Environment and Energy

SMU Energy Analysis for January

Written by Peter Wright

Steel Market Update is pleased to share this Premium content with Executive-level members. For more information on how to upgrade to a Premium-level subscription, email Info@SteelMarketUpdate.com.

Crude oil production set another all-time record in the U.S. in October, but the rig count continues to decline.

On Jan. 3, oil prices surged briefly on news of the U.S. killing of Iran’s top general Qasem Soleimani. On Jan. 18, The Economist commented: “Oil markets, however, were unbothered. After a brief jump to over $70 per barrel, Brent crude fell to $64 on Jan. 13, lower than before Soleimani’s death. On Jan. 14, oil traders were preoccupied not with future violence but by crude inventories and news of a trade deal between the U.S. and China.”

The spot price of West Texas Intermediate (WTI) FOB Cushing, Okla., was $58.17 per barrel on Jan. 14. The total number of operating rigs exploring for oil has declined by 287, or 27.0 percent, since the end of 2018. The prices of oil and natural gas drive the consumption of energy-related steel products including oil country tubular goods, pipe fittings and well head equipment, among others. Welded tubular goods (not including OCTG) consumed about 5.5 million tons of hot rolled sheet in 2018.

Figure 1 shows historical oil and gas prices on a mid-month basis from January 2000 through Jan. 13, 2019. Our price and inventory data come from the EIA (Energy Information Administration). On Jan. 10, natural gas at the Henry Hub in Oklahoma was priced at $2.10 per MMBtu (million British Thermal Units), down from $2.81 on Nov. 8. Natural gas is priced to continue making inroads against coal as an electric power generator, which is the primary consumer of natural gas in the United States.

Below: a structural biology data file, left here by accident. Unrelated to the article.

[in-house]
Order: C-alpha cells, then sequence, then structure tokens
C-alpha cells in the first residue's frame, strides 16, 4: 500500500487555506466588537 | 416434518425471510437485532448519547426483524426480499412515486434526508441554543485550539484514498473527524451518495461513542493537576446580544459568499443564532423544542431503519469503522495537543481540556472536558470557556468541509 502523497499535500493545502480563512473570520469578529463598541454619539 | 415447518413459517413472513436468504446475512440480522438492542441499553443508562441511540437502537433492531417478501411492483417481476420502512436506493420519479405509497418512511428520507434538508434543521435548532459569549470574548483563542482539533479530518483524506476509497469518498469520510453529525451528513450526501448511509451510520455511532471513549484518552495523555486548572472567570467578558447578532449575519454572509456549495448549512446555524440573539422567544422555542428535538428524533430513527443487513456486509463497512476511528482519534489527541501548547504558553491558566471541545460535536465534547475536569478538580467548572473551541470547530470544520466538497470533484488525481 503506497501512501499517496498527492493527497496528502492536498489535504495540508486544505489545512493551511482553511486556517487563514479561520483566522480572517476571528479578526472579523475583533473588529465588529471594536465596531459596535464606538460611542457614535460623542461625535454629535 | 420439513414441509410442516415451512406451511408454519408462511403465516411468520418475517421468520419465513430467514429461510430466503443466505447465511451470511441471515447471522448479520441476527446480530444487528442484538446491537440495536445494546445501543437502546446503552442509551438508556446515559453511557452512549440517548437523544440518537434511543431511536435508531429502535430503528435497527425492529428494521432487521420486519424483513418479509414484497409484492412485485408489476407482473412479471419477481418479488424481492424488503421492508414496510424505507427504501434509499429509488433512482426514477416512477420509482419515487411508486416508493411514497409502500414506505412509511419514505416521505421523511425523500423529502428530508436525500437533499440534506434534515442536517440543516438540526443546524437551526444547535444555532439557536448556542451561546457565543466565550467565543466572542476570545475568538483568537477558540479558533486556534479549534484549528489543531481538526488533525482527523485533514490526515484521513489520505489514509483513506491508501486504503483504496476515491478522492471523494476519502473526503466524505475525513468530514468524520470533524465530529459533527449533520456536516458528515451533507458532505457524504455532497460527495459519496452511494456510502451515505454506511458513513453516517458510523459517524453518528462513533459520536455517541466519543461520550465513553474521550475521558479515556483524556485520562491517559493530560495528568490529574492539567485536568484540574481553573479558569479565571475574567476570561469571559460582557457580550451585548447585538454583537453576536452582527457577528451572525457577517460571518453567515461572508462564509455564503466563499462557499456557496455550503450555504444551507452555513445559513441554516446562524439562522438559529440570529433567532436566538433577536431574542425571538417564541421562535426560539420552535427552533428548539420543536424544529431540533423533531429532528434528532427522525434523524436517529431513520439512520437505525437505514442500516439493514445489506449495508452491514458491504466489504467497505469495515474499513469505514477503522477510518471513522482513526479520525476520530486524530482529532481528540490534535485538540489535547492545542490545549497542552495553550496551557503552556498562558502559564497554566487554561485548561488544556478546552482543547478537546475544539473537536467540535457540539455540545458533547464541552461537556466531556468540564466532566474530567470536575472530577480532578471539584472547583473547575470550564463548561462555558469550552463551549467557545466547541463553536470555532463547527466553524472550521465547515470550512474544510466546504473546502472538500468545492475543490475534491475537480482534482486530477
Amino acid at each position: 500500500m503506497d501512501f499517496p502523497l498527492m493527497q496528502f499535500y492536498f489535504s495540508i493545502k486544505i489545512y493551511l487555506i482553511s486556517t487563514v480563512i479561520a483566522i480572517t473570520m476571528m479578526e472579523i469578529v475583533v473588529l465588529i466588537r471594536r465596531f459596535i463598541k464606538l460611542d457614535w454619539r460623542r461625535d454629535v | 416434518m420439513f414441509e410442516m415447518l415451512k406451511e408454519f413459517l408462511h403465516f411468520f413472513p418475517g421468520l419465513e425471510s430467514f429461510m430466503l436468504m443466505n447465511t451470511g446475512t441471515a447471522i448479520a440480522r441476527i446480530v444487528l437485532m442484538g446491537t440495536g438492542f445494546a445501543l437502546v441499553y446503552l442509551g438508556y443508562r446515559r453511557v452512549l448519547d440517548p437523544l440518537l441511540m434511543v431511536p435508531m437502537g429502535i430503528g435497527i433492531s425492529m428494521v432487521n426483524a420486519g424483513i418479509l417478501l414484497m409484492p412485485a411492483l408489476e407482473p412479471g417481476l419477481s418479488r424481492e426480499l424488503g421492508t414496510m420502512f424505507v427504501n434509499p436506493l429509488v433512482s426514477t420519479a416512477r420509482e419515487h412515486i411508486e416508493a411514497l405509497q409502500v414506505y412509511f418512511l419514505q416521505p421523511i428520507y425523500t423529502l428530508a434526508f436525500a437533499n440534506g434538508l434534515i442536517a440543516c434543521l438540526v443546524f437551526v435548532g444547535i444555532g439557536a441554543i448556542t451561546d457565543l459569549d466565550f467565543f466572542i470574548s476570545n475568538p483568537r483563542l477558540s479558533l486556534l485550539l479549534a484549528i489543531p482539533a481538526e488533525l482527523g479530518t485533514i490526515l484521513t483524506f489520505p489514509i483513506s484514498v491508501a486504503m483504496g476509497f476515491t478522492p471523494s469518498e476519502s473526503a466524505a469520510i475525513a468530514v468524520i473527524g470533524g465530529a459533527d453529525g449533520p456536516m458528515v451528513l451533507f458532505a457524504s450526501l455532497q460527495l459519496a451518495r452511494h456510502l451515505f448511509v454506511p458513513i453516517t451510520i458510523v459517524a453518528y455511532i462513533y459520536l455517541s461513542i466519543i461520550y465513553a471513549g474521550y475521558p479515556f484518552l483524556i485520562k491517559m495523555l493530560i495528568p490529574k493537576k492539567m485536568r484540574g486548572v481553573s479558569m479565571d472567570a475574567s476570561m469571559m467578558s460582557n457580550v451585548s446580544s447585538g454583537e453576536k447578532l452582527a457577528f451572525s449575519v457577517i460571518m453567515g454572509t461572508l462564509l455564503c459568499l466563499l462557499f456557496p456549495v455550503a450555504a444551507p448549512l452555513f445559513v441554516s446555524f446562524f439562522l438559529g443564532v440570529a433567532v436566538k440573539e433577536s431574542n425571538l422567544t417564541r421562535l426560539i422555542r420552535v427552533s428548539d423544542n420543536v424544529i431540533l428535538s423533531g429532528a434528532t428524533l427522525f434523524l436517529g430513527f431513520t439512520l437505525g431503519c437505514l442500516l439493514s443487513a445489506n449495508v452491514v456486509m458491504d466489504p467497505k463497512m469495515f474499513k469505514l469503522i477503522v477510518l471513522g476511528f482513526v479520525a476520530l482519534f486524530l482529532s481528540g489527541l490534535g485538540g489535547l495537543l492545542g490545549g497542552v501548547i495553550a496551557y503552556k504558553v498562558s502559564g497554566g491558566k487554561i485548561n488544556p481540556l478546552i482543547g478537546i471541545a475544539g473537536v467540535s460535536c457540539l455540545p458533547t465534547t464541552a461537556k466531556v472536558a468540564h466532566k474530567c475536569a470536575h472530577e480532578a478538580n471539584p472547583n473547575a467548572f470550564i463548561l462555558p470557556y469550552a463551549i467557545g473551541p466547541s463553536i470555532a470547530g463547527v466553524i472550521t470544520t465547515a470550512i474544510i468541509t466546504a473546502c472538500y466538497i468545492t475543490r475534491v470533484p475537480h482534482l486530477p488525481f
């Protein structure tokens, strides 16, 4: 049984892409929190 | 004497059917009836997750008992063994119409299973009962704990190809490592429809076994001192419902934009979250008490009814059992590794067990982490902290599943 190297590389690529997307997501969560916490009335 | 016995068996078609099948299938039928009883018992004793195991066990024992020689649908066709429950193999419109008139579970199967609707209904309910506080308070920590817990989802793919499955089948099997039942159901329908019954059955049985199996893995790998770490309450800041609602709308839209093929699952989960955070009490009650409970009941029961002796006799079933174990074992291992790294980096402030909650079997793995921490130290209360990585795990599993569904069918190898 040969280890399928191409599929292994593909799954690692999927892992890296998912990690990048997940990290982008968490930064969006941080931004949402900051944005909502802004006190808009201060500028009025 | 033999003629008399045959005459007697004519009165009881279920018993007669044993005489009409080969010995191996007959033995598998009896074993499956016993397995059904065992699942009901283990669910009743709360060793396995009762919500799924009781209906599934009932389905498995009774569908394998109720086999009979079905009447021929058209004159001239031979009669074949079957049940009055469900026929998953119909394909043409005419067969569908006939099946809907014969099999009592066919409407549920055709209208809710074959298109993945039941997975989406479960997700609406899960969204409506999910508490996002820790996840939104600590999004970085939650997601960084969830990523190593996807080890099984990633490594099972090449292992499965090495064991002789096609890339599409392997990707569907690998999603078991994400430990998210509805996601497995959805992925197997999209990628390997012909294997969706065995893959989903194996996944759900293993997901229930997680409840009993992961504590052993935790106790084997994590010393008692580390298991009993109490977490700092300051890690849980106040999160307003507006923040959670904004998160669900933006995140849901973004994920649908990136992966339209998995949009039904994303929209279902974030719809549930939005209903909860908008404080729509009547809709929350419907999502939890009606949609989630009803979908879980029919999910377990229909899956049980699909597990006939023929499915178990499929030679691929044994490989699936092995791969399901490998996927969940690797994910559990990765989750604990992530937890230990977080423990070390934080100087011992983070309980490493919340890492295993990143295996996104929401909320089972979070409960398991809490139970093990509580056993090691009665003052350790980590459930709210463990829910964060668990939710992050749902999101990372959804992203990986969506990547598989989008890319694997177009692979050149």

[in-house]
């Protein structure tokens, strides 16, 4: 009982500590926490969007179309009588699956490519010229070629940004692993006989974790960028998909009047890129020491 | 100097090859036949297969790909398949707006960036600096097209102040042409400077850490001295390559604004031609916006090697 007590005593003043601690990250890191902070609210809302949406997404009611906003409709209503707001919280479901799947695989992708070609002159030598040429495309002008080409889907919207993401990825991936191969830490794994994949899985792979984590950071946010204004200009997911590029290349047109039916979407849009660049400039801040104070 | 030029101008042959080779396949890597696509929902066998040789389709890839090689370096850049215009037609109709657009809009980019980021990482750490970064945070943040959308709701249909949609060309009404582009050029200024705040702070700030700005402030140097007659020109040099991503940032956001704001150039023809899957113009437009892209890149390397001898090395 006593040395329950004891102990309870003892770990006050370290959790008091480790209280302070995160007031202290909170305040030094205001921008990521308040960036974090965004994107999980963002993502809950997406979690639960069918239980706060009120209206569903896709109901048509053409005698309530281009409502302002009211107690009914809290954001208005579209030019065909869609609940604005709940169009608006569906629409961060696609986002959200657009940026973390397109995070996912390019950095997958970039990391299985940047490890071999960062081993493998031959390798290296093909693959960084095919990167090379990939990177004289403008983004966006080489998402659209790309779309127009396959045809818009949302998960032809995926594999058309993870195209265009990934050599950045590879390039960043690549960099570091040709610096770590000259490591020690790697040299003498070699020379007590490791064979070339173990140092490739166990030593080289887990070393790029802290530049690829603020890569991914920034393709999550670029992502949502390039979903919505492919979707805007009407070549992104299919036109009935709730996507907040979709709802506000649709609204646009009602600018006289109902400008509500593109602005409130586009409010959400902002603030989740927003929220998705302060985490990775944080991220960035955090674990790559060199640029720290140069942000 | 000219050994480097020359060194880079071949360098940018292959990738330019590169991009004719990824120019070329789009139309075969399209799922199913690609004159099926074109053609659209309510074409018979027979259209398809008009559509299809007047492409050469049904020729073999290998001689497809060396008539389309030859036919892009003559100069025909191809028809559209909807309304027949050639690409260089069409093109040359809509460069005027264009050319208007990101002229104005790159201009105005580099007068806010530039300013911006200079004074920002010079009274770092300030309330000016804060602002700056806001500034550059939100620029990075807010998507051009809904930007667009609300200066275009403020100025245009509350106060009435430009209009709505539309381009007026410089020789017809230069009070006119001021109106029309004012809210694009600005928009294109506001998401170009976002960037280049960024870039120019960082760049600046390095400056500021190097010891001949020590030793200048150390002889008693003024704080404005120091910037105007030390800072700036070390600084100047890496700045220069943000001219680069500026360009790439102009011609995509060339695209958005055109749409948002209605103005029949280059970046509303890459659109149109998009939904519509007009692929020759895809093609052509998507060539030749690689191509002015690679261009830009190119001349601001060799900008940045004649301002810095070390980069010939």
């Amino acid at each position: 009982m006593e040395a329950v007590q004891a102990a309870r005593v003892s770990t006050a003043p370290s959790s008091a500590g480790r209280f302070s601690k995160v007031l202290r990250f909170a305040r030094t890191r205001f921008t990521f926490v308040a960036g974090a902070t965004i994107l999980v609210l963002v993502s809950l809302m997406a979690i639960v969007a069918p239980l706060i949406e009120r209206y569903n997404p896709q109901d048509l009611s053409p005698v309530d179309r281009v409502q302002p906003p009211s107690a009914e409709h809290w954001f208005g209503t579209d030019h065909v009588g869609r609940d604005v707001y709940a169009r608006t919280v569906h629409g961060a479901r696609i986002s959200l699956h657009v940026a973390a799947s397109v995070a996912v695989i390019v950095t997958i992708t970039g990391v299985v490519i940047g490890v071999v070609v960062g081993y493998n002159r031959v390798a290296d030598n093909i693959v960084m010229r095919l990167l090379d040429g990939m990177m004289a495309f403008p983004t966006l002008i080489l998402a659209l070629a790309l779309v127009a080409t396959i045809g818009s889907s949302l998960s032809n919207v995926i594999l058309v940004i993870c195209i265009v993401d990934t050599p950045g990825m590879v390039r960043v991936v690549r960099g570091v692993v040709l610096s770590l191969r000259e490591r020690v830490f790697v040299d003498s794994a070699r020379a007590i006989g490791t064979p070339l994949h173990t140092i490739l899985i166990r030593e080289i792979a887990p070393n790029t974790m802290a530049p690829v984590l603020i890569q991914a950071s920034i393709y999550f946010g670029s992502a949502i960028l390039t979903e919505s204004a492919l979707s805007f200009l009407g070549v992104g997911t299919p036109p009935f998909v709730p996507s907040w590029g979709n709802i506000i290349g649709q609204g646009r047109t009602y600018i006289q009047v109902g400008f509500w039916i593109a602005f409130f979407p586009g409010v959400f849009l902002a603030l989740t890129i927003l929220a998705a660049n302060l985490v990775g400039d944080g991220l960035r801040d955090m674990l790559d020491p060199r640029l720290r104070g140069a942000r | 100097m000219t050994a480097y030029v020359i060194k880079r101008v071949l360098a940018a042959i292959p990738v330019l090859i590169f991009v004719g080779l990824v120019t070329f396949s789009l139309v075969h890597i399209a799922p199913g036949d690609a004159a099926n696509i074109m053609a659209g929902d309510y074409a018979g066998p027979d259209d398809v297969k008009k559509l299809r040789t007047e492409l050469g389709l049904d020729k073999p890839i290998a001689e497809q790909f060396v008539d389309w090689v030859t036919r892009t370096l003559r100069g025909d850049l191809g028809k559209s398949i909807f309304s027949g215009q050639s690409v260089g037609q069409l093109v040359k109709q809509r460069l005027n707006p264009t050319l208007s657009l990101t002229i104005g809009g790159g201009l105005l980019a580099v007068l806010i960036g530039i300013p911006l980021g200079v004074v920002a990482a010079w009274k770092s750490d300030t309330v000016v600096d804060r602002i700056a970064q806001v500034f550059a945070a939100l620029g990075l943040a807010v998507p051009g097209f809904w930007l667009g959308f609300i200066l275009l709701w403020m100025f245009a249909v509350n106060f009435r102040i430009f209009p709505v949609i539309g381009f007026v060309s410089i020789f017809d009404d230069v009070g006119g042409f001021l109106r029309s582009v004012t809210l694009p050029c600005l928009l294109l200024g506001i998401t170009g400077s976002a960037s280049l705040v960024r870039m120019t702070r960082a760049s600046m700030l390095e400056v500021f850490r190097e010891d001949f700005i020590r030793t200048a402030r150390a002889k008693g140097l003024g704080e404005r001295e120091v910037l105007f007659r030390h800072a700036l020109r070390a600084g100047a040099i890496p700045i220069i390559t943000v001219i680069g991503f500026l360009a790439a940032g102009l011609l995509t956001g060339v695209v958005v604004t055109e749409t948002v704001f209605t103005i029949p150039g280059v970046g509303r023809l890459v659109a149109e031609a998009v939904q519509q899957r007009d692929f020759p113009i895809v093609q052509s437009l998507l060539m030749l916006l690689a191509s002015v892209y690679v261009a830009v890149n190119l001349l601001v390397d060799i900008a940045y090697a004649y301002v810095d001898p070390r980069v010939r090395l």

The EIA short-term energy forecast of Jan. 14 stated: “Brent crude oil spot prices will average $65 per barrel (b) in 2020 and $68/b in 2021, compared with an average of $64/b in 2019. EIA expects West Texas Intermediate (WTI) crude oil prices will average about $5.50/b lower than Brent prices through 2020 and 2021, compared with an average WTI discount of about $7.35/b in 2019. EIA estimates that U.S. crude oil production averaged 12.2 million b/d in 2019, up 1.3 million b/d from 2018. EIA forecasts U.S. crude oil production will average 13.3 million b/d in 2020 and 13.7 million b/d in 2021. Most of the production growth in the forecast occurs in the Permian region of Texas and New Mexico. U.S. net imports of crude oil and petroleum product fell from an average of 2.3 million b/d in 2018 to an average of 0.5 million b/d in 2019, and EIA estimates the United States has exported more total crude oil and petroleum products than it has imported since September. EIA forecasts that the United States will be a net exporter of total crude oil and petroleum products by 0.8 million b/d in 2020 and by 1.4 million b/d in 2021.”

On Jan. 10, the EIA reported that U.S. commercial crude oil inventories (excluding those in the Strategic Petroleum Reserve) decreased by 23.4 million barrels since the end of November, which was an almost exact giveback of the gain in October and November. Including the SPR, total inventory on Jan. 10 was 1.06 billion barrels. Figure 2 shows the inventory level, including the strategic petroleum reserve and the year-over-year change. Figure 3 breaks total crude inventory into the working portion and the strategic reserve.